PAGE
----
When you take a semester exchange, one of the first things you’ll notice is what’s different. New cultural etiquette, diverse languages and processes that don’t quite make sense can quickly shake up your sense of what’s normal.
Adjusting to change isn’t always easy. But in the fast-moving world of work, being adaptable gives you a career advantage. Just as companies change their direction, structure and culture to stay competitive, so your ability to adapt to different work routines, processes and perspectives makes you a competitive employee.
La Trobe’s Claudia Rush (Bachelor of Commerce/Bachelor of Laws) and Grayce Baxter (Bachelor of Arts/Master of Teaching Secondary) share what they learned about adapting to a semester overseas – and why they’re more career ready than ever.
Firsthand experience beats reading textbooks
Keen to study law in a global financial hub, Claudia took a semester exchange to Hong Kong. And 2,589 kilometres away, Grayce spent a semester in Singapore to brush up on modern history.
Both found that studying overseas brought their subjects to life in a way that learning from textbooks couldn’t.
For Claudia, studying human rights and civil liberties in Hong Kong coincided with elections for a new head of government. This meant she was able to see the impacts of law on citizens firsthand.
“My subjects related directly to the political situation – whether Hong Kong was going to become more democratic, or lean toward the People’s Republic of China,” Claudia says.
“It was turning in favour of China and that was really interesting, to be in the community of people when they were feeling like their rights were being infringed upon.”
As a history teacher in training, Grayce says learning in situ gave vital context to her knowledge.
“So when I teach kids, I’ve actually been there, I’ve experienced it, which is so different to reading a textbook,” Grayce says.
“One of my passions is modern history and that’s such a huge part of the curriculum in high school. Knowing the history of places close to Australia is really important.”
Expanding her knowledge of south-east Asian history means Grayce can offer students different ways to think about the themes of war.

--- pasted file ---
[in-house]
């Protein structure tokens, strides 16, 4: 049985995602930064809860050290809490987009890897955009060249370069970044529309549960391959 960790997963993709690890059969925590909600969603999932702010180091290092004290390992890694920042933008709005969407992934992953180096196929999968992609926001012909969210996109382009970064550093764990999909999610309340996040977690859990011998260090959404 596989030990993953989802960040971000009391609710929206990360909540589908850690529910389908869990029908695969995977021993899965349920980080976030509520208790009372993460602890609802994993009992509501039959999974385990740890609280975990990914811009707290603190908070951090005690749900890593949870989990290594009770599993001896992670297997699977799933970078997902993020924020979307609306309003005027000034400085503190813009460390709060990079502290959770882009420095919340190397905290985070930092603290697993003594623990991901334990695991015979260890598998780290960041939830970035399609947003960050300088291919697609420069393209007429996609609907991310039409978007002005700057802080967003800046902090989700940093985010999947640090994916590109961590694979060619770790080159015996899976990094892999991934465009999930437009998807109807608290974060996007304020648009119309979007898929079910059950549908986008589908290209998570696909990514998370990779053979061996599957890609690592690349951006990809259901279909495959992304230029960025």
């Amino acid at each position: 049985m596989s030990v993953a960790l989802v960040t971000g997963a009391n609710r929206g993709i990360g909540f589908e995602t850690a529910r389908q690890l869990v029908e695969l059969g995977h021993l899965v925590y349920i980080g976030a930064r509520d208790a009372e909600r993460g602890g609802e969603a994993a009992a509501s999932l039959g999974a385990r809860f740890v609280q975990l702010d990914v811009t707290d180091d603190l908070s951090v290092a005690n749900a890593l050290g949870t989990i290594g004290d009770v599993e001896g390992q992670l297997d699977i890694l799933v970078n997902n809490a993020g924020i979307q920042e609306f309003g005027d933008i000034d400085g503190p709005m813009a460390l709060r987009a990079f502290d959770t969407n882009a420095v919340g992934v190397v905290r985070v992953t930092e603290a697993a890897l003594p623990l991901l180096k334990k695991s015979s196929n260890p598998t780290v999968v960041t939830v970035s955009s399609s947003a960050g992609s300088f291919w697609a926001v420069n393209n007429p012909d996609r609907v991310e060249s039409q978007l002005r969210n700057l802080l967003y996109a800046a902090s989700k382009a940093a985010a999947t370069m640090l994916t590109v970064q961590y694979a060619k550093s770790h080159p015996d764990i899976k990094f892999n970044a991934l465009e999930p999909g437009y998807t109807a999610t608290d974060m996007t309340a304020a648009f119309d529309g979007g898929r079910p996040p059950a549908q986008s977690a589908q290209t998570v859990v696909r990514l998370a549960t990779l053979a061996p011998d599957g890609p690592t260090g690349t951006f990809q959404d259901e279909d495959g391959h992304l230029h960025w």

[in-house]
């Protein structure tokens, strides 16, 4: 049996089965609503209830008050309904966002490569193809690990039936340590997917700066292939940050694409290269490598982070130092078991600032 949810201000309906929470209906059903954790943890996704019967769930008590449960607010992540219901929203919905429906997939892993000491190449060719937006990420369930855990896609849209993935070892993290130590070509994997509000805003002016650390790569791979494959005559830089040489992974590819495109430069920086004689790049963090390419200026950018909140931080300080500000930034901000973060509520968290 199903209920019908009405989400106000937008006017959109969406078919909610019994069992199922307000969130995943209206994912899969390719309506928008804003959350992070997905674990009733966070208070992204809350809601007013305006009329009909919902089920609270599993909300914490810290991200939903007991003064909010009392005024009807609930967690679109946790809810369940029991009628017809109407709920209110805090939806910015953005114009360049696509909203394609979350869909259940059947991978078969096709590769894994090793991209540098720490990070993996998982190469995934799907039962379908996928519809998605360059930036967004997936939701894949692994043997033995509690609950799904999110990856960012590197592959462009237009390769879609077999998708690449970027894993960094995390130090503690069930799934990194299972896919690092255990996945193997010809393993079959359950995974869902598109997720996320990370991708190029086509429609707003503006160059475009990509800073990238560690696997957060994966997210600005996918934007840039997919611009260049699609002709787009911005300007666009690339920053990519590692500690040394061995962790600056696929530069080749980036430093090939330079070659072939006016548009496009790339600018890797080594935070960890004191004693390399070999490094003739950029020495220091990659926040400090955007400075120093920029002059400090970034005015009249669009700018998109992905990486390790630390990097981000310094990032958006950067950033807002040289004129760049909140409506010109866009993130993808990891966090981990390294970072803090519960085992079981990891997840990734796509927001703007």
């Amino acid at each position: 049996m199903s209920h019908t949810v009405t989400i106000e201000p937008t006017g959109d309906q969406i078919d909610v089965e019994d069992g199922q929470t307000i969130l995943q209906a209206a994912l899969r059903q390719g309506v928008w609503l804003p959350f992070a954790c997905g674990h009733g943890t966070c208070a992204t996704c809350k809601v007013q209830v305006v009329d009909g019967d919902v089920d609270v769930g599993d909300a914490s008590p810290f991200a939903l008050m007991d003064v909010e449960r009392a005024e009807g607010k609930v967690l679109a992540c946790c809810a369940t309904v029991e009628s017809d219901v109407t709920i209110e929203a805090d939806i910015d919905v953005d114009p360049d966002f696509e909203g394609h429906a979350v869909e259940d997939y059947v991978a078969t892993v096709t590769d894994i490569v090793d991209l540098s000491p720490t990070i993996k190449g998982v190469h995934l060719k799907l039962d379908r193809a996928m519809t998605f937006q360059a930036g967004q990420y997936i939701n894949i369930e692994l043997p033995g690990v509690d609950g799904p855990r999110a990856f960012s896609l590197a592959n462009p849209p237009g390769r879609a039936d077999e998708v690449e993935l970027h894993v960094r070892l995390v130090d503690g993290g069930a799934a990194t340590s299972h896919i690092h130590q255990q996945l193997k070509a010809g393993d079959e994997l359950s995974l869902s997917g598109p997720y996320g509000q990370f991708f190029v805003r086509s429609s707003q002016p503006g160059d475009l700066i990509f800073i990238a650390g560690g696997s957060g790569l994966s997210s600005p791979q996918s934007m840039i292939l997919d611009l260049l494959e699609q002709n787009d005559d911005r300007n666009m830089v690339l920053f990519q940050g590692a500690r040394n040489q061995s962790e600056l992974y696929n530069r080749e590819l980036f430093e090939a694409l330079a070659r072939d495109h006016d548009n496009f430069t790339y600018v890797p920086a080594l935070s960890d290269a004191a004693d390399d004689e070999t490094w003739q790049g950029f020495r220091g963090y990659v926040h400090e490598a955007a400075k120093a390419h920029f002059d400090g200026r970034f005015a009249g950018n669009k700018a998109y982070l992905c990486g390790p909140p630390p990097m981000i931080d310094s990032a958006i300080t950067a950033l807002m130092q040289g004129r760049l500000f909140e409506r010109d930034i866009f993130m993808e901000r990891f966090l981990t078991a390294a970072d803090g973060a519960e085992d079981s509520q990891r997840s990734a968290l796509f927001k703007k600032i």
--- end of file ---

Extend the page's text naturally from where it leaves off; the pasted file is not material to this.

“On teaching placement, students were comparing the text The Crucible, which is about the Salem witch hunts, to the Nazi regime in the Second World War. Using my knowledge from the Vietnam War, the Khmer Rouge in Cambodia and Singapore’s involvement in the Second World War, I could say, ‘You can think about it from this perspective as well’.”
Cultural intelligence gives you a career edge
Claudia and Grayce returned to Australia with a culturally agile mindset, ready for roles in diverse workplaces. Studying overseas taught them respect for cultures other than their own, and gave them skills in working with people from vastly different backgrounds. This cultural intelligence is a soft skill employers want.
“Going into any work environment, you’ll constantly be surrounded by people who are different from you. Being able to work together effectively regardless of cultural backgrounds or language barriers is an amazing skill to develop,” Claudia says.
Claudia’s semester exchange taught her to overcome emotional reactions to different behaviours. She says she gained insight into how ingrained ‘our ideas of appropriate mannerisms are’.
“When you work with people so different from you, you get perspectives you don’t even think about. It’s interesting to see how different people’s life experience influences the way they see and solve a problem.”
Grayce says that exposure to cultural differences has helped her to be a more inclusive teacher.
“Being able to identify with different cultures is such a significant thing, especially when we’re bringing diversity into classroom,” she says.
Exposure to new opinions opens your mind
If you’re the kind of person who’s steadfast in your opinions, spending a semester overseas can encourage personal attributes like tolerance and empathy.
“You’re surrounded by people who have different opinions to you. You realise that although some things might be true within your own community, it doesn’t mean that’s the only way. There are many right ways,” says Claudia.
Claudia says studying in Hong Kong made her a better listener and more open to changing her views. Grayce also felt more receptive towards different cultures.
“It makes you realise that you don’t know everything. We can be close minded to a lot of things that are going on outside the western world.”
If you love to travel, don’t wait ‘til you’ve finished your degree. As Grayce advises, there’s no better time see the world.
“When you get into work the opportunity mightn’t be there anymore. While you’re at uni you’re learning and growing, you’re becoming a person ready for your future career. It’s definitely the time to go.”
Get credit towards your degree with a semester overseas through La Trobe University’s Exchange Program. You can choose from more than 150 partner universities in over 40 countries – all without paying additional tuition fees.
Can’t choose between your favourite subjects? Study a double degree like Claudia and Grayce and you’ll graduate with two specialities. Explore La Trobe’s full range of double degrees.